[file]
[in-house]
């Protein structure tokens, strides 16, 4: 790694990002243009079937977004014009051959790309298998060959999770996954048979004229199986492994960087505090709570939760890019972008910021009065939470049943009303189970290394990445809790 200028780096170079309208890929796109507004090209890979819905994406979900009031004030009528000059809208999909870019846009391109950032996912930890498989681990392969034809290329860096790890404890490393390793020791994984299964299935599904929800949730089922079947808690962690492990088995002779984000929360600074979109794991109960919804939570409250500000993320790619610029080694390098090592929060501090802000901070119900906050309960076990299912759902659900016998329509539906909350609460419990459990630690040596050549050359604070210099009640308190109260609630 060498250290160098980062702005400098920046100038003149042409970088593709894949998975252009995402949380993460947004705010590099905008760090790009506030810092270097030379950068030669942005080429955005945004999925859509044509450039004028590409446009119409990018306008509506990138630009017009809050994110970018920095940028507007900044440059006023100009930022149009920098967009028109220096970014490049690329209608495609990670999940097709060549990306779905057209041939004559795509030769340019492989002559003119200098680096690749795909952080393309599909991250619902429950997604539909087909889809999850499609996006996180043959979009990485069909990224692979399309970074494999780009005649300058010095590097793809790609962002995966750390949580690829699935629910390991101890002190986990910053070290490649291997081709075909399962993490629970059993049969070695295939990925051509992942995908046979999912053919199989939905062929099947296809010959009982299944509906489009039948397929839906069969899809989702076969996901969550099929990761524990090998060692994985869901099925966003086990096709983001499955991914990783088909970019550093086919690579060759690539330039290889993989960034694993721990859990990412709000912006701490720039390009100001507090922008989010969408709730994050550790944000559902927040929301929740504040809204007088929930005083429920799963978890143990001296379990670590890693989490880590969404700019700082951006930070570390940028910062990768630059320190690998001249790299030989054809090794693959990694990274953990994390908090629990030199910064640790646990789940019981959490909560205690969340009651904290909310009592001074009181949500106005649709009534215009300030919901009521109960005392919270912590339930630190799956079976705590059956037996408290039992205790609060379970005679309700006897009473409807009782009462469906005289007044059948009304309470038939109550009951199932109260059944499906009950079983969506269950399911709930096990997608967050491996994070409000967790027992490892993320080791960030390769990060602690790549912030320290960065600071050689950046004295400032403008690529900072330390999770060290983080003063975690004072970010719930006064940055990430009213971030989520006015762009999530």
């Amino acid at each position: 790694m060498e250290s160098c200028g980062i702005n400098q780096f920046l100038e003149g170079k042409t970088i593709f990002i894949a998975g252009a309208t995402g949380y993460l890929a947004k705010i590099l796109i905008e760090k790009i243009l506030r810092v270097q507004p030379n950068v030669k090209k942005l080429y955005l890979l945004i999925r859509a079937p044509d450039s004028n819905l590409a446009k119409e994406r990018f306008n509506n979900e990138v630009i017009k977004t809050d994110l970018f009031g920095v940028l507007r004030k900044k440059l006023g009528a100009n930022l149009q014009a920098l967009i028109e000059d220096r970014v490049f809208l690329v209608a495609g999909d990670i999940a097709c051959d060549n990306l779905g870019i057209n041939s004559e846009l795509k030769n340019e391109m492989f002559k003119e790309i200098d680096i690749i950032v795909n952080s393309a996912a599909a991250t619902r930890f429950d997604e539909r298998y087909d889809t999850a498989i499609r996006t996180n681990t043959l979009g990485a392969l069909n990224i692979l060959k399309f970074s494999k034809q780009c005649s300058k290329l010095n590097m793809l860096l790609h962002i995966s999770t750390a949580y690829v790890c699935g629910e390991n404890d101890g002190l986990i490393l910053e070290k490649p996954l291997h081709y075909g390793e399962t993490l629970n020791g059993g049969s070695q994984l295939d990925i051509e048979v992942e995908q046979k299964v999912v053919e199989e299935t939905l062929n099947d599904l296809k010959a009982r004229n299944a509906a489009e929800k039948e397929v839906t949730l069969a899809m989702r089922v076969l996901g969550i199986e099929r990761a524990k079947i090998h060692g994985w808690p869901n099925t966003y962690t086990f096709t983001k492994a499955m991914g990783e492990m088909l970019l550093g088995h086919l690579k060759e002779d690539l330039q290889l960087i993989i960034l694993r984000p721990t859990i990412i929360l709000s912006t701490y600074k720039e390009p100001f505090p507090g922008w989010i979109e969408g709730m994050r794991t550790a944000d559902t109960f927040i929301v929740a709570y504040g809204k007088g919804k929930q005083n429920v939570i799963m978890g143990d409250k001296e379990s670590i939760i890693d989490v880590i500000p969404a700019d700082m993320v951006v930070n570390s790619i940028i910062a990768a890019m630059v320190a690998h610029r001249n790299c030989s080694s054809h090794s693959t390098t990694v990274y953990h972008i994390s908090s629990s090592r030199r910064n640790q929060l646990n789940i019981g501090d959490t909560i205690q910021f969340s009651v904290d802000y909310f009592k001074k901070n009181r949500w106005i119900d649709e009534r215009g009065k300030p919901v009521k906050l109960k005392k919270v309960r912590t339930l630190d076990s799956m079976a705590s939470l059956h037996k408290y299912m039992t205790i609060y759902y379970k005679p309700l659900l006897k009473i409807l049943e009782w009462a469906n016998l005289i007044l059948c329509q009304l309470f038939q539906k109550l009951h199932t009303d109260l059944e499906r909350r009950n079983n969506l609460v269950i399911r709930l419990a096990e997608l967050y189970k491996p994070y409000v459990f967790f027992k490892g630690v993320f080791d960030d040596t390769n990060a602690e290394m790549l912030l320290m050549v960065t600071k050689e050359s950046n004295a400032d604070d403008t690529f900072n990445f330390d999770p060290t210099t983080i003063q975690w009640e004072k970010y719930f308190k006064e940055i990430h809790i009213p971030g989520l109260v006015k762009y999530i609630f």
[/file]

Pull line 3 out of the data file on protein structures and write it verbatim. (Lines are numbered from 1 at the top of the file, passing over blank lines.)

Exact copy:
């Amino acid at each position: 790694m060498e250290s160098c200028g980062i702005n400098q780096f920046l100038e003149g170079k042409t970088i593709f990002i894949a998975g252009a309208t995402g949380y993460l890929a947004k705010i590099l796109i905008e760090k790009i243009l506030r810092v270097q507004p030379n950068v030669k090209k942005l080429y955005l890979l945004i999925r859509a079937p044509d450039s004028n819905l590409a446009k119409e994406r990018f306008n509506n979900e990138v630009i017009k977004t809050d994110l970018f009031g920095v940028l507007r004030k900044k440059l006023g009528a100009n930022l149009q014009a920098l967009i028109e000059d220096r970014v490049f809208l690329v209608a495609g999909d990670i999940a097709c051959d060549n990306l779905g870019i057209n041939s004559e846009l795509k030769n340019e391109m492989f002559k003119e790309i200098d680096i690749i950032v795909n952080s393309a996912a599909a991250t619902r930890f429950d997604e539909r298998y087909d889809t999850a498989i499609r996006t996180n681990t043959l979009g990485a392969l069909n990224i692979l060959k399309f970074s494999k034809q780009c005649s300058k290329l010095n590097m793809l860096l790609h962002i995966s999770t750390a949580y690829v790890c699935g629910e390991n404890d101890g002190l986990i490393l910053e070290k490649p996954l291997h081709y075909g390793e399962t993490l629970n020791g059993g049969s070695q994984l295939d990925i051509e048979v992942e995908q046979k299964v999912v053919e199989e299935t939905l062929n099947d599904l296809k010959a009982r004229n299944a509906a489009e929800k039948e397929v839906t949730l069969a899809m989702r089922v076969l996901g969550i199986e099929r990761a524990k079947i090998h060692g994985w808690p869901n099925t966003y962690t086990f096709t983001k492994a499955m991914g990783e492990m088909l970019l550093g088995h086919l690579k060759e002779d690539l330039q290889l960087i993989i960034l694993r984000p721990t859990i990412i929360l709000s912006t701490y600074k720039e390009p100001f505090p507090g922008w989010i979109e969408g709730m994050r794991t550790a944000d559902t109960f927040i929301v929740a709570y504040g809204k007088g919804k929930q005083n429920v939570i799963m978890g143990d409250k001296e379990s670590i939760i890693d989490v880590i500000p969404a700019d700082m993320v951006v930070n570390s790619i940028i910062a990768a890019m630059v320190a690998h610029r001249n790299c030989s080694s054809h090794s693959t390098t990694v990274y953990h972008i994390s908090s629990s090592r030199r910064n640790q929060l646990n789940i019981g501090d959490t909560i205690q910021f969340s009651v904290d802000y909310f009592k001074k901070n009181r949500w106005i119900d649709e009534r215009g009065k300030p919901v009521k906050l109960k005392k919270v309960r912590t339930l630190d076990s799956m079976a705590s939470l059956h037996k408290y299912m039992t205790i609060y759902y379970k005679p309700l659900l006897k009473i409807l049943e009782w009462a469906n016998l005289i007044l059948c329509q009304l309470f038939q539906k109550l009951h199932t009303d109260l059944e499906r909350r009950n079983n969506l609460v269950i399911r709930l419990a096990e997608l967050y189970k491996p994070y409000v459990f967790f027992k490892g630690v993320f080791d960030d040596t390769n990060a602690e290394m790549l912030l320290m050549v960065t600071k050689e050359s950046n004295a400032d604070d403008t690529f900072n990445f330390d999770p060290t210099t983080i003063q975690w009640e004072k970010y719930f308190k006064e940055i990430h809790i009213p971030g989520l109260v006015k762009y999530i609630f």